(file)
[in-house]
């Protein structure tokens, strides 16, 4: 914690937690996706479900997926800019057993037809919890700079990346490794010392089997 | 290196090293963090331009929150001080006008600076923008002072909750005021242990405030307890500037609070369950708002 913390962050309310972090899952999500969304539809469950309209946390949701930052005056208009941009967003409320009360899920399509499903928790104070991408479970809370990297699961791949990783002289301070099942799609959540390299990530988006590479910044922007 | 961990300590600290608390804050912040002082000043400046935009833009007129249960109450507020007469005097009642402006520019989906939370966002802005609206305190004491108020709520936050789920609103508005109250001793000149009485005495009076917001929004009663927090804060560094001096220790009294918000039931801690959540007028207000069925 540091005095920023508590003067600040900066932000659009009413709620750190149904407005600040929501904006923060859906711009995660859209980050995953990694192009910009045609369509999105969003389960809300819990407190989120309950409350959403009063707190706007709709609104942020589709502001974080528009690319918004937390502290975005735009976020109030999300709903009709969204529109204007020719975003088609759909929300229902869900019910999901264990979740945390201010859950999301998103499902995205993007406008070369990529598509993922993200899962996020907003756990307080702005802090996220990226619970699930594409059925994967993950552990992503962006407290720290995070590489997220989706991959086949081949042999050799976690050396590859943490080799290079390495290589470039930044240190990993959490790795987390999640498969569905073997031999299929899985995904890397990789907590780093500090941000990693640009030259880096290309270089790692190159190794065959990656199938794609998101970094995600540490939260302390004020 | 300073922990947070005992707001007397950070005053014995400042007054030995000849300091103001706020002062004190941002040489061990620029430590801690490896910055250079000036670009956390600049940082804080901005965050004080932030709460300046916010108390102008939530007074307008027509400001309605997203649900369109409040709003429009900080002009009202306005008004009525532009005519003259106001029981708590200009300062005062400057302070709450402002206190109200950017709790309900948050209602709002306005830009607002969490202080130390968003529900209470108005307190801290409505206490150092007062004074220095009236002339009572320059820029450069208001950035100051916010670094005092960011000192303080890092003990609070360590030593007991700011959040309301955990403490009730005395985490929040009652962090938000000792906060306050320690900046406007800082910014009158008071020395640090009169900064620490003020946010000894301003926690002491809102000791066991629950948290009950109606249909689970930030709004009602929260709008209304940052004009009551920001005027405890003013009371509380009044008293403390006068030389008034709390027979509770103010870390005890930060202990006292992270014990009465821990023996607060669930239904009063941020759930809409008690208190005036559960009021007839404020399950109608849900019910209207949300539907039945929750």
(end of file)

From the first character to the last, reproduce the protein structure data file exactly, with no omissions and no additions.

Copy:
[in-house]
């Protein structure tokens, strides 16, 4: 914690937690996706479900997926800019057993037809919890700079990346490794010392089997 | 290196090293963090331009929150001080006008600076923008002072909750005021242990405030307890500037609070369950708002 913390962050309310972090899952999500969304539809469950309209946390949701930052005056208009941009967003409320009360899920399509499903928790104070991408479970809370990297699961791949990783002289301070099942799609959540390299990530988006590479910044922007 | 961990300590600290608390804050912040002082000043400046935009833009007129249960109450507020007469005097009642402006520019989906939370966002802005609206305190004491108020709520936050789920609103508005109250001793000149009485005495009076917001929004009663927090804060560094001096220790009294918000039931801690959540007028207000069925 540091005095920023508590003067600040900066932000659009009413709620750190149904407005600040929501904006923060859906711009995660859209980050995953990694192009910009045609369509999105969003389960809300819990407190989120309950409350959403009063707190706007709709609104942020589709502001974080528009690319918004937390502290975005735009976020109030999300709903009709969204529109204007020719975003088609759909929300229902869900019910999901264990979740945390201010859950999301998103499902995205993007406008070369990529598509993922993200899962996020907003756990307080702005802090996220990226619970699930594409059925994967993950552990992503962006407290720290995070590489997220989706991959086949081949042999050799976690050396590859943490080799290079390495290589470039930044240190990993959490790795987390999640498969569905073997031999299929899985995904890397990789907590780093500090941000990693640009030259880096290309270089790692190159190794065959990656199938794609998101970094995600540490939260302390004020 | 300073922990947070005992707001007397950070005053014995400042007054030995000849300091103001706020002062004190941002040489061990620029430590801690490896910055250079000036670009956390600049940082804080901005965050004080932030709460300046916010108390102008939530007074307008027509400001309605997203649900369109409040709003429009900080002009009202306005008004009525532009005519003259106001029981708590200009300062005062400057302070709450402002206190109200950017709790309900948050209602709002306005830009607002969490202080130390968003529900209470108005307190801290409505206490150092007062004074220095009236002339009572320059820029450069208001950035100051916010670094005092960011000192303080890092003990609070360590030593007991700011959040309301955990403490009730005395985490929040009652962090938000000792906060306050320690900046406007800082910014009158008071020395640090009169900064620490003020946010000894301003926690002491809102000791066991629950948290009950109606249909689970930030709004009602929260709008209304940052004009009551920001005027405890003013009371509380009044008293403390006068030389008034709390027979509770103010870390005890930060202990006292992270014990009465821990023996607060669930239904009063941020759930809409008690208190005036559960009021007839404020399950109608849900019910209207949300539907039945929750």